Climbers are just an easy group to throw under the bus in service of a confected mea culpa.
Quote from: Bonjoy on January 20, 2021, 12:02:33 pmClimbers are just an easy group to throw under the bus in service of a confected mea culpa.Exactly. It is politics. Virtue signalling on indigenous issues plays well with the urban left. Climbing is not a big sport in Australia so climbers are easily ignored. I have been following this tragic situation closely for years (everything Simon Carter has written on the subject is excellent) both because the Grampians are an amazing place and also because the same things are starting to happen in western Canada too, with the same political dynamic. Recently I learned from a very strong young kiwi climber that similar trends to what is happening in the Grampians (compounded by poorly drafted liability law) have long since made climbing in much of NZ, especially on the north island, dysfunctional, with most of the better accessible cliffs now closed. He relocated to Canada as he saw no point in being a climber in NZ any more. Be thankful, Brits, that you are such a mongrel group that teasing out an oppressed indigenous minority to politicise will never be easy. Though ... those Scots?
Was banning climbing Ayer's Rock / Uluru a precursor to this perhaps, the stick now being wielded "climbing on aboriginal sites is bad". I don't think so, but you can't help but wonder.Cave Rock at Tahoe has now had climbing banned since the 1990s due to ancestral claims.
Genuine question - where are the Aboriginals' voices in this? I'm hearing a lot from Parks Victoria and nothing from aboriginals. Why do aboriginal people need Parks Victoria to speak for them in this case? Why could a dialogue not be set up between climbers groups and the Aboriginals, if respecting their culture and heritage is the issue here.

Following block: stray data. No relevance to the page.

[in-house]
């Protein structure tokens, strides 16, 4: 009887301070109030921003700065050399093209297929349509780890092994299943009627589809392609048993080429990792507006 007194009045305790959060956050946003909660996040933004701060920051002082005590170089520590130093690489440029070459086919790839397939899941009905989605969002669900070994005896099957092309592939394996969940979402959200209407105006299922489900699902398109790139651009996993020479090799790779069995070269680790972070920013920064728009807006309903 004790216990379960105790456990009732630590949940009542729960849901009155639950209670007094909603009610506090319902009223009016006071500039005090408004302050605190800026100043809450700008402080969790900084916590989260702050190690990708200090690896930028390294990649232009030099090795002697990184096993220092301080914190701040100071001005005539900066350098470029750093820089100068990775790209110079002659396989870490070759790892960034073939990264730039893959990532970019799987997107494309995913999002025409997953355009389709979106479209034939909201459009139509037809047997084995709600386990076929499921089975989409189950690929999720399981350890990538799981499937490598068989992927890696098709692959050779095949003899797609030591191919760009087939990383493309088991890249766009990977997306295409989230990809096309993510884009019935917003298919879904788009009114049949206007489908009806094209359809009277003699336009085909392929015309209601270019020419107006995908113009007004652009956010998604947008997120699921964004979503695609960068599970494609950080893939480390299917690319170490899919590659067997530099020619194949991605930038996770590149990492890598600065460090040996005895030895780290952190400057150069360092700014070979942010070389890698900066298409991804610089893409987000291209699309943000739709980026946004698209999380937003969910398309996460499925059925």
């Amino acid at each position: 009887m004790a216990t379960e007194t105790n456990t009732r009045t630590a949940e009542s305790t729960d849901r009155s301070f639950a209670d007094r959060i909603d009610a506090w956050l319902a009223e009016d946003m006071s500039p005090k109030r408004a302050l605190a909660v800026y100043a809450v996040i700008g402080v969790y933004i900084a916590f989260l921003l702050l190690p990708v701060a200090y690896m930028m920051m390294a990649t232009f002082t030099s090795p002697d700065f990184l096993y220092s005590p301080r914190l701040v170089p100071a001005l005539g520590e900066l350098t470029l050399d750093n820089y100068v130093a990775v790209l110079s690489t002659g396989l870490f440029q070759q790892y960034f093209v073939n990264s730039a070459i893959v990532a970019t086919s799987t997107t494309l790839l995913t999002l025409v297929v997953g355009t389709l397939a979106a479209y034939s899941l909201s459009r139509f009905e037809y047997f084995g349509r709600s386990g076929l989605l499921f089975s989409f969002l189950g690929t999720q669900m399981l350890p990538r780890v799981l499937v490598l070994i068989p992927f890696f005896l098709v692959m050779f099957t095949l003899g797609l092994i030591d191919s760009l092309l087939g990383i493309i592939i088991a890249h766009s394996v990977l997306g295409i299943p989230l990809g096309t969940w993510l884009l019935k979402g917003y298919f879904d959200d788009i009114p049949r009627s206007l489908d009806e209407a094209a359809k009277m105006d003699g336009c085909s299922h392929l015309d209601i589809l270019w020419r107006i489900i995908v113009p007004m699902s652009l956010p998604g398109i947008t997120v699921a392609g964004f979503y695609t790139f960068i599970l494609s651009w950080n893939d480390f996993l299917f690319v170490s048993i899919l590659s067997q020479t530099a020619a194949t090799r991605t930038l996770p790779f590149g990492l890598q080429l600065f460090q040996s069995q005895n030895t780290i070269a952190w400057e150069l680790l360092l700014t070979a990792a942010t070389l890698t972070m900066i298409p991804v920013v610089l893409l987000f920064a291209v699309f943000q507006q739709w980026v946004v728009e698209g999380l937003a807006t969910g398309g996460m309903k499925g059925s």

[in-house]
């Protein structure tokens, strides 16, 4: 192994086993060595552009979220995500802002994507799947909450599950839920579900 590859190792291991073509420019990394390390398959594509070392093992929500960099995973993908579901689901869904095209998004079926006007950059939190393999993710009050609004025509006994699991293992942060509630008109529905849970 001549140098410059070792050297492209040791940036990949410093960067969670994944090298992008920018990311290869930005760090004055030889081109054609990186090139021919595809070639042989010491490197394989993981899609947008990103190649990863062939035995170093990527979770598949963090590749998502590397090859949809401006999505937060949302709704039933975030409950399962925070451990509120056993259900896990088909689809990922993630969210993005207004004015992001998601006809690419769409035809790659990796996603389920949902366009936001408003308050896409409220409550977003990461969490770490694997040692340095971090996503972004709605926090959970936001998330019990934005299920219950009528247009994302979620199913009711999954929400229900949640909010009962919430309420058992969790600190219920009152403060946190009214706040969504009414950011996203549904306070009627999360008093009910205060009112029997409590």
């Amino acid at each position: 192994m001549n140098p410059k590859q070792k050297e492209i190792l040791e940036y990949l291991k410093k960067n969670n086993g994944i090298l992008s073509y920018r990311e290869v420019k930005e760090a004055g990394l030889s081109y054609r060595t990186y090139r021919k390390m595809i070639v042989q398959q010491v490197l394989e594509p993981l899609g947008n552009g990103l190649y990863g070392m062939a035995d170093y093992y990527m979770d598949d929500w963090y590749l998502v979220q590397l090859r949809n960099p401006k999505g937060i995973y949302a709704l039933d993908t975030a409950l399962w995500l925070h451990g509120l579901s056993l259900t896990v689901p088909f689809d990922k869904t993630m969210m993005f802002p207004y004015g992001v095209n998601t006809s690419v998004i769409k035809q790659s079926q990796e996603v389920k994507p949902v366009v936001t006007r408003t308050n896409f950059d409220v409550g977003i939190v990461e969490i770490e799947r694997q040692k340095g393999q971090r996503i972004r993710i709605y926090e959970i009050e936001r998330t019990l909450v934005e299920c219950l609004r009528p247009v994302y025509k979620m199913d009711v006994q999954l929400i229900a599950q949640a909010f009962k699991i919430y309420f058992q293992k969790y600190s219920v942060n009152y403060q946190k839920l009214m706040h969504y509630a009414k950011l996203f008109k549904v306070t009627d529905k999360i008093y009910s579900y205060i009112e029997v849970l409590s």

We wished to give an update on our involvement in providing information to the Gariwerd Traditional Owners (GTOs) regarding their decision making in relation to protection of cultural heritage and climbing recreation at Taipan Wall.What we’ve been doingThe GTOs have been very interested and engaged in learning more about how climbers use and access the Taipan Wall area. This special site contains important cultural values and is also a premium site for rock climbing. The intent is for the three organisations to gain information about rock climbing activities at this site to determine where these activities can resume in a way that ensures protection of cultural heritage.GWRN has been on two site visits to Taipan Wall. The initial meeting involved representatives from all GTO groups, and Parks Victoria (PV), who provided information relating to the recent cultural values assessment. This visit established where the values are and enabled informative discussions about climbing activities at this site. GWRN provided a broad overview of climbing at Taipan Wall, for example describing Taipan’s significance to climbers, the number and nature of climbs, approaches, frequency and pattern of usage.Following this, GWRN prepared an initial draft report detailing the distance of the cultural places that have been identified from existing climbing activity, including whether a cultural place is touched by an activity. “Climbing activity” includes climbs, approaches, access tracks and descents. The initial report has been discussed with the GTO groups on several occasions.GWRN requested a follow-up site visit last week to clarify some outstanding questions and explain aspects of the information in the report. This visit was attended by representatives from each of the GTOs, signalling strong support for this process as a test case for how things can move forward.GWRN is in the process of finalising a report to present to the GTOs to support and inform their decision making and planning with PV. Given the sensitivity of the cultural values outlined in the report, GWRN has agreed to only provide a copy of the report directly to the GTOs.We continue to experience a positive and collaborative relationship with the GTOs. Together we acknowledge the difficulty of this work, and the time and commitment it takes to create a robust framework for collaboration in this space.We recognise the immense strain and uncertainty the current situation places on many in our community. We are all in uncharted waters. GWRN is engaged in work that we hope can become a template for others – but it needs time and space to take form.As the recreational use assessment process is worked through we have the following messages for those who would like to demonstrate support for the work the GTOs and GWRN are doing.Be PatientThe Traditional Owners are actively engaged in trialling and developing a granular, site by site recreational use assessment process to inform themselves of what actions they can reasonably take to protect cultural values and allow climbing activities to continue.Site visits are a very time consuming activity. Over the past few months, the three GTOs have dedicated substantial resources at all levels of their organisations to these activities and their engagement with GWRN. The recent site visits and discussion regarding potential for co-existence of climbing and cultural heritage are a positive step, and being patient will enable this process to continue.Traditional Owner groups cannot be compelled by any government agency or politician to engage with climbers or their various representative groups. Traditional Owners have a right to self-determination and informed decision-making in relation to their cultural heritage.Be RespectfulThe climbing community has shown immense respect over the past two years toward requests regarding closures, and toward the recent requests regarding temporary closures at Taipan Wall and Bundaleer. Many individuals, climbing clubs and organisations have stated a desire to help protect and respect cultural heritage. It is challenging but crucial to the success of our efforts that the community continue to demonstrate that commitment. Doing this will help protect cultural heritage, and help us all come to a deeper understanding of our true history to create a shared future.The GTOs are acutely aware of the uncertainty and distress the climbing community is feeling and are committed to finding a path forward. Despite very limited resources, they are investing significant time to find out what they don’t know about climbing to look for solutions. Please respect their efforts by respecting their requests to avoid certain areas.Any disrespect of the temporary closures whilst the current recreational use assessment process is being worked through could compromise it and the possibility of future site visits. If trust in this process develops we hope that it expands far beyond GWRN.The long-term implications of this process shutting down completely at this time are worth reflecting on before deciding on what personal actions to take.Be curious. Be kindOur personal experiences repeatedly remind us that the process of reconciliation is difficult and confronting, especially when there is fear of loss or during times of change. We have avoided these conversations for centuries, and yet, the problems of history for our society and for Aboriginal Communities and Nations don’t seem to go away. What has happened in the past continues to play out before us. The only way we can change the story is through doing something different, and one pathway forward is reconciliation.What might we need to find out about law, history and current Aboriginal society in order to play our part in informed and constructive discussion? How do we learn to sit in the discomfort of uncertainty and loss whilst holding hope that change can lead to a better place for all of us?These are not easy questions to answer nor is it a place to want to be. It’s hard work, and we are all individually grappling with these questions. Karen Mundine, the Chief Executive Officer of Reconciliation Australia, describes how it feels to be engaged in this process:“Reconciliation isn’t a single moment or place in time. It’s lots of small, consistent steps, some big strides, and sometimes unfortunate backwards steps …”In taking consistent and small steps, we hope you will support the respectful dialogues that are now taking place.